“I was trying to be dramatic, for more effect,” the undead said, rolling his eyes. “Yes. He’s very much dead now. He lacked the information I needed. His brother, was far more helpful.”
Another flick of the wrist; another coin at Fynn’s feet. This one lacked the layer of blood, but it had still been gouged with deep lines, marking an X on the surface.
“You’ll pay for this,” Fynn said, his blood boiling.
“So predictable,” the warlock said. “That’s what those two claimed too.”
As the warlock spoke, Fynn’s armor began to glow with Holy light, the pieces still infused with latent energy from the Naaru themselves. He stepped forward, completely unafraid of this undead monstrosity.
The undead warlock didn’t seem concerned at all, ignoring his movement entirely. “First, I want to know about the Death Knight named Balorius,” he said. “I know he’s part of your organization.”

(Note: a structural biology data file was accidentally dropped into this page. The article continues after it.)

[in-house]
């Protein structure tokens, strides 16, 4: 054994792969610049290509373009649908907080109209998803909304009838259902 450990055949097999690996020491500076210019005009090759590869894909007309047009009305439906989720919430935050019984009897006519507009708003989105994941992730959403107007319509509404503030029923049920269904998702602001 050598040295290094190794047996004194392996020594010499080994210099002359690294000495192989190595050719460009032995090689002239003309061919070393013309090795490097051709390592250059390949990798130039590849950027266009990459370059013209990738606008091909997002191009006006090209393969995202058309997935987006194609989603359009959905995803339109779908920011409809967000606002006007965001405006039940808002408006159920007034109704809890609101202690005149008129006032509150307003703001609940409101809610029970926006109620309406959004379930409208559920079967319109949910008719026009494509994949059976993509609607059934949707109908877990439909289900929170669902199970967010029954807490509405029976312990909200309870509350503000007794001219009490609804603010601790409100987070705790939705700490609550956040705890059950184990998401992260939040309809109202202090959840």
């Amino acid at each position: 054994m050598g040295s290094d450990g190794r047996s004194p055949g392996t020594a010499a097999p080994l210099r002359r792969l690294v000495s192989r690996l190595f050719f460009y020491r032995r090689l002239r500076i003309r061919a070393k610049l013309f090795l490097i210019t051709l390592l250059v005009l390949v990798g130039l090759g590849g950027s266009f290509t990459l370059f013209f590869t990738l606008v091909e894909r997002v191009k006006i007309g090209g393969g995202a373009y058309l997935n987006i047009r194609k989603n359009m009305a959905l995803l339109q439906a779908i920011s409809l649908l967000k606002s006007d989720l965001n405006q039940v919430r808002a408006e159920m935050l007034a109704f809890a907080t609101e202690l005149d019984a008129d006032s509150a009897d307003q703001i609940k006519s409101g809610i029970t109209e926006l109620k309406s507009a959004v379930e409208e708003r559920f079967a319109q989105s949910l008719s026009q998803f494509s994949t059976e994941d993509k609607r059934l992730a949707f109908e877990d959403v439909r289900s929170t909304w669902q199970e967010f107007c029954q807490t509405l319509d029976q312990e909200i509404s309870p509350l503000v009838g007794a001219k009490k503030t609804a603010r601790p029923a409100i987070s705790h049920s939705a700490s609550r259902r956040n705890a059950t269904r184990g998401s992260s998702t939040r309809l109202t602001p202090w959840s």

Fynn was closing in rapidly, ignoring the warlock’s question. “You’ve made a mistake, monster. I don’t need a weapon to fight you. I have the Light!” He held out his hand and lightning burst out, wrapping tightly together to form a mace of pure holy energy. He rushed forward, taking a mighty swing, and it landed against the warlock’s head with a satisfying crunch.
The warlock collapsed lifeless to the ground and Fynn pulled back his mace to see the damage he had done. Then, his eyes went wide with horror. He had just slain a furbolg! The creature looked diseased and corrupted, but it wasn’t the warlock that he had just seen.
He spun around looking into the darkness of the felwood, but he saw nothing.
Then, he caught sight of movement, and from the darkness the undead warlock emerged. As Fynn stepped toward him, he help up hands to halt the paladin’s progress. “You’ll just kill another of these poor demented creatures,” the warlock said mockingly. “I’m not really here, young paladin. I’m projecting myself onto them using dark magic, obviously.”